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2012 Fiat 500c Cabriolet. (Michael Bettencourt for The Globe and Mail)
2012 Fiat 500c Cabriolet. (Michael Bettencourt for The Globe and Mail)

Rob's Garage

Do manual transmission cars really save gas? Add to ...

Hello,

I recently rented a Fiat 500, which I really enjoyed. The transmission was automatic, but allows you to shift gears yourself if you want. This might be a nice option for me, because my wife doesn't drive a manual transmission, but I really miss one. Fuel economy ratings are always better for the manual transmission version of a car. If you use the manual-shift feature of an automatic, will you get the same fuel economy as a manual transmission?

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Thanks, Mark

Your question depends on a number of things Mark. Conventional automatic transmissions are typically not very fuel efficient because they use a fluid coupling device that connects the engine to the transmission – called a torque converter (TC), and as the name might imply, it has the ability to change (convert) torque delivery based on the slippage of the fluid inside the TC along with engine speed and load. By their very nature, they are not economical, but they are easy to use.

Mark, you might see a very slight increase in fuel economy by shifting manually when measured against the normal function of an automatic transmission, but measured against a manual transmission you will likely not beat the fuel economy numbers of a stick-shifted manual tranny. As for the first part of the answer, this slight fuel economy increase assumes that the driver shifts the transmission early – but not too early as “lugging” an engine reduces fuel economy also.

All right, that said – to the rescue comes a device called: Dual Clutch Transmissions. Depending on the manufacturer, these racing bred trannies also go by the names:

  • Dual Dry Clutch Transmission (DDCT)
  • Twin Clutch Transmission (TCT)
  • Dual Clutch Transmission (DCT)
  • Dual Clutch Automatic (DCA)
  • DualTronic
  • Direct Shift Gearbox (DSG)
  • Parallel Shift Gearbox (PSG)
  • Porsche Doppelkupplungsgetriebe (PDK)

The cool thing about these transmissions is that they combine the best of both power transmission worlds. That is, they are easy to use because they can shift automatically or they can be shifted fully manually – without the use of a clutch pedal, even though they use a clutch – this is what’s key.

In essence, within one gear case there are two transmissions connected to two separate clutches. The torque output of the engine determines the clutch design and robustness of the build.

Typically, an engine that delivers less than 184 lb. ft. of torque will employ a dry clutch configuration, while engines that deliver more than 184 will use a wet clutch design – the housing uses a special oil for cooling. As the cost of production for these transmissions drops, we are seeing more of them in the market place. What was once the domain of exotics like Porsche can now be found in the Ford Focus – and yes, likely the next version of Fiat’s 500.

Mark, not only are auto-shifting transmissions more efficient, they are very quickly becoming the gold standard by which many auto manufacturers are now using to reach their government mandated fuel economy numbers. There are a number of factors that help DCT's produce these economy numbers:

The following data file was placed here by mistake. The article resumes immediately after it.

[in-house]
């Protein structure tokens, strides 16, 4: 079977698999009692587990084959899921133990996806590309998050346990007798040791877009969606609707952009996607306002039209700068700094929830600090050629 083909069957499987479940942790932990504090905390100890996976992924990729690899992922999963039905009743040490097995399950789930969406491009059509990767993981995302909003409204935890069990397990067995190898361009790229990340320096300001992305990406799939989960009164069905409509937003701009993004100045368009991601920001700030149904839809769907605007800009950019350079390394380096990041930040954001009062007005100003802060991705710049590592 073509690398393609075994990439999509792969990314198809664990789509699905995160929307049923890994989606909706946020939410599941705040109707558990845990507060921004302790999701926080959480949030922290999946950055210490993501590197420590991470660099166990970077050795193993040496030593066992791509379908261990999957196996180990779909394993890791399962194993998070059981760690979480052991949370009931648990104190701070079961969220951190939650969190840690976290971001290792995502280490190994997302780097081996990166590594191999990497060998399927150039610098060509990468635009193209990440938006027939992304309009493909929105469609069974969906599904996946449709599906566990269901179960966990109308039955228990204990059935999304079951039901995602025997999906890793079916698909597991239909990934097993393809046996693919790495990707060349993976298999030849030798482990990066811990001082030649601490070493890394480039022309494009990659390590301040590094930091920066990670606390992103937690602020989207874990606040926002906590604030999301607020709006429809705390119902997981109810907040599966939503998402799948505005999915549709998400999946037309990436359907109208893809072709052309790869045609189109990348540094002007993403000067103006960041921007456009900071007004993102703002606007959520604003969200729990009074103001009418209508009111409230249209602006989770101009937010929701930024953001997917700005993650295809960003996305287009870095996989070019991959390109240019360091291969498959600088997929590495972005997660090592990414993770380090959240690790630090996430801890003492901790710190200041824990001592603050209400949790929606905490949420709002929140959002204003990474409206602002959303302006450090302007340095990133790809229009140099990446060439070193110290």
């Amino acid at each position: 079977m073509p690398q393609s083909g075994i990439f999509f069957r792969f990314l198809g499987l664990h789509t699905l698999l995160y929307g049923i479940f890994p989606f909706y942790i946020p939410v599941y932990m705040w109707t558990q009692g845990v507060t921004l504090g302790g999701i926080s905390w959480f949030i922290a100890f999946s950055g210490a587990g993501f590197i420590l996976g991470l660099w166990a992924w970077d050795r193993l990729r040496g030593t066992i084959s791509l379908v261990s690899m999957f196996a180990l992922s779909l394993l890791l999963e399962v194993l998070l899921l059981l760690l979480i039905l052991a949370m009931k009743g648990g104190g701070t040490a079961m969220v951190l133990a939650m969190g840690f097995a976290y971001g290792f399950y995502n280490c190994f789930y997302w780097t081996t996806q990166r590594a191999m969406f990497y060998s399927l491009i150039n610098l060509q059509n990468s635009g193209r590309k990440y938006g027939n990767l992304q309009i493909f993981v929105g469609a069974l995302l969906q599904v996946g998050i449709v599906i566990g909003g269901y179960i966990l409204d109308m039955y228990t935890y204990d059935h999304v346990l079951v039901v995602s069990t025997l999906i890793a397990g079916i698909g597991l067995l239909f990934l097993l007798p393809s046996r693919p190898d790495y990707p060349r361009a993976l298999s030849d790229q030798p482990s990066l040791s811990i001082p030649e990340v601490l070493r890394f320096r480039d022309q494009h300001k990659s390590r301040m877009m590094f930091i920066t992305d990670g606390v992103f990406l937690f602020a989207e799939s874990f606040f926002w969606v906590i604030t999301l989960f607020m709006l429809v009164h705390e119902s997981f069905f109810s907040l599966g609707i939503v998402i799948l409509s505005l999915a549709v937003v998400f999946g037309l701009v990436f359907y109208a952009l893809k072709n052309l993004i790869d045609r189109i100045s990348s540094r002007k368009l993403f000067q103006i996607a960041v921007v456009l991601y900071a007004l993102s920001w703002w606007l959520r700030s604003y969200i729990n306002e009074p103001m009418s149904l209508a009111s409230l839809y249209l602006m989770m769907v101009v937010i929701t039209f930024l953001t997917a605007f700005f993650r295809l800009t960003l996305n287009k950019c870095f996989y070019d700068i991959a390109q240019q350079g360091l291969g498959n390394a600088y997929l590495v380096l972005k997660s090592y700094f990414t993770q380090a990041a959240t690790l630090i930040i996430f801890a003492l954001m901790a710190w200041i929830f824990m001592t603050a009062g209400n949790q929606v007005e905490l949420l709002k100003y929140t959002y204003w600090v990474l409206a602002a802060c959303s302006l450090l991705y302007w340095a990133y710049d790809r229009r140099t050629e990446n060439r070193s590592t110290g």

• There are no pumping losses caused by trying to rotate the fluid coupling (torque converter)
  • The use of the highly efficient clutch (dry or wet)
  • The use of electronics to perform the shifting.
  • Clean-sheet design now allows engineers to increase the number of gears inside the case. It won’t be long before we see eight and nine speed transmissions.

Average fuel economy increases are in the neighbourhood of six per cent – and that’s compared to a manual transmission. Pretty nice neighbourhood!

According to Laurance Yap, Manager, Public Relations, Porsche Cars Canada, Ltd., “Because the PDK transmission has two clutches, one can disengage as the other one is engaging, so in theory, the shift time is zero, with no interruption to the flow of power. On each clutch, the shift time is approximately 100 milliseconds - so if you quickly clicked down from 5th to 3rd, bypassing 4th, it would take 100 ms.”

There is even an improvement over manual transmission cars with PDK.

For example, on a six-speed manual Porsche 911 Carrera, figures are 11.3 city/7.9 highway/9.8 combined L/100 km, compared with a seven-speed PDK, which gets 11.1/7.3/9.4, Fuel costs for one year are $2,254 versus $2,162 according to Transport Canada. The gap will get smaller when the new Porsche 911 Carrera goes on sale in February. It has a seven-speed manual transmission with similar gear ratios, so there will be almost no difference.

In the past, choosing a Tiptronic transmission, Porsche’s manually shiftable automatic, meant slower acceleration times, while PDK means faster acceleration times. In 2007, a 911 Carrera manual went 0-100 in 5.0 seconds, or 5.4 with Tiptronic, Now it's 4.9 seconds with manual and 4.5 seconds with PDK. Economy used to suffer with Tiptronic (it was only five gears); now it’s better with PDK.

So Mark, if you like the new Fiat 500, but not the transmission, wait for the next iteration and equip it with their proposed dual clutch transmission – the C625-TCT. You will have fun, your wife will love it and the only thing you’ll miss was how boring the drive to work used to be – assuming you can get the keys from your wife.

Send your auto maintenance and repair questions to globedrive@globeandmail.com

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